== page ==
January 05, 2020
Of this gospel I have become a servant according to the gift of God’s grace that was given to me by the working of his power. Although I am the very least of all the saints, this grace was given to me to bring to the Gentiles the news of the boundless riches of Christ and to make everyone see what is the plan of the mystery hidden for ages in God who created all things...
In the time of King Herod, after Jesus was born in Bethlehem of Judea, wise men from the East came to Jerusalem asking, “Where is the child who has been born king of the Jews? For we observed his star at its rising, and we have come to pay him homage.
Picture this scene: two elderly Catholic bishops, speaking to one another of how they felt, as young men many years before, when they heard the call--God’s call--for them to become priests. “I felt such peace,” said one. “Clarity about my life’s purpose, and peace.” The other smiled sadly, “I, too, was clear,” he said. “But I’m afraid there was no peace.” For he had proposed marriage to a woman with whom he was in love, and heeding the call meant breaking the heart of someone he loved, and breaking his own heart as well. (A scene from the film The Two Popes.)
I would like to speak to you about the mysterious experience of feeling a claim on your life or a summons to a particular path in life or task at hand that, for reasons that defy explanation, you know is of God. Depending on how the experience comes to you or in what part of your life it speaks, you may not associate the sensation of call with God at first, or ever, and yet the experience, both outside of yourself and with deep internal resonance, compels you to acknowledge that there’s more going on than what you can fully comprehend. While it’s certainly possible to ignore or deny the call, still it haunts you, and even if there is great cost in heeding it, there is an overpowering liberation and fulfillment that comes with saying yes.
The first thing to say about such a call is that it isn’t the same experience for everyone, and we aren’t always able to trust our feelings to guide us, at least not at first. Sometimes the call brings peace, joy and excitement, yet at other times it can cause real inner turmoil and even dread. Sometimes the sense of call is compelling and clear, and we know exactly what we’re supposed to do and why. Other times, the call is far less clear, and we have to trust that clarity as we take our first steps in response.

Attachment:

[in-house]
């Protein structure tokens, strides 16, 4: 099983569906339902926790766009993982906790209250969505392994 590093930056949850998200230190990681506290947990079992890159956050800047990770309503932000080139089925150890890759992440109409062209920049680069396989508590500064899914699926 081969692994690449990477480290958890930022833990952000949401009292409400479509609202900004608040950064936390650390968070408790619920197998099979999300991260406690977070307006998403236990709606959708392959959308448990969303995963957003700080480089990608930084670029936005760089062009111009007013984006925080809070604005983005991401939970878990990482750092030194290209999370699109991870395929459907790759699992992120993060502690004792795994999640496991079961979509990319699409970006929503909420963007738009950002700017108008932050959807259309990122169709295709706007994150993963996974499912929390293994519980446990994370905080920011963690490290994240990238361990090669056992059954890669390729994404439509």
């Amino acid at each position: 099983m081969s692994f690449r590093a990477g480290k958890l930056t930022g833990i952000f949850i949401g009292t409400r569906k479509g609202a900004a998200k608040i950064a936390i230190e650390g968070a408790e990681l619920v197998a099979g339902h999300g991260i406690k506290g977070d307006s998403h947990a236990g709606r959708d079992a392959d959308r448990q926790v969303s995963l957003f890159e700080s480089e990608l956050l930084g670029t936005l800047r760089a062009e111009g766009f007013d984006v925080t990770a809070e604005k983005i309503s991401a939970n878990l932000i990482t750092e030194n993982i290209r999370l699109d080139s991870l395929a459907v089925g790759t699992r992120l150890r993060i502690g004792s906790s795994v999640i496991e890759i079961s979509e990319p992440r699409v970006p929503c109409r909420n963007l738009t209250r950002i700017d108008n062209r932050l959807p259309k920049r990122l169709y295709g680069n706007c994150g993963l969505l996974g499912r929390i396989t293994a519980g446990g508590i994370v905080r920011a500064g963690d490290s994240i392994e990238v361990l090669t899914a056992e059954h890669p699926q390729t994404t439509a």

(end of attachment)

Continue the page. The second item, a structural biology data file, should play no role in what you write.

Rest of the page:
Just yesterday, I met with the vestry of another congregation in this diocese, one that is at an important crossroads in its life. The vestry members know that they have a significant decision to make, one that will surely cause tension in the community. As we talked, all felt the weight of the decision. Some shed tears at the thought of moving forward; others worried that they wouldn’t have the courage to hold steady. And yet not moving forward also had its price.
As we spoke, I was reminded of a story--purely fictional--entitled The Other Wise Man, written in the late 1800s. It tells of another man from the East named Artaban, an interpreter of the stars, who like the three we read of in the Gospel of Matthew, was drawn to travel from his homeland to Judah in search of the one born to the Jews. The Jews were, it should be noted, a discredited race according to their religion, but still the message came to him and others that from the Jews a Messiah was to come.
Artaban called together a small group of spiritual leaders to tell of his plan to join the three who had already begun their journey, inviting others to come, too. All declined for reasons that we would understand: one felt it was a fool’s journey and nothing would come of it; another felt unfit for such a long journey; another had a young wife and family; still another felt bound by the duties of his office. The last to speak was the oldest man who loved Artaban as a son. He said this:
It may be that the light of truth is in this sign that has appeared in the skies, and then it will surely lead to the Prince and the mighty brightness. Or it may be that it is only a shadow of the light, as others have said, and then he who follows it will have only a long pilgrimage and an empty search. But it is better to follow even the shadow of the best than to remain content with the worst. And those who would see wonderful things must often be ready to travel alone. I am too old for this journey, but my heart shall be a companion of the pilgrimage day and night. Go in peace.” (Henry van Dyke, The Other Wise Man (originally published in 1895).)
Artaban, as it turns out, never catches up with the other three wise men, but on this journey he had spiritual adventures of his own, as he stops to care for people along the way. When he finally arrives in Jerusalem as an old man, he encounters Christ on the cross.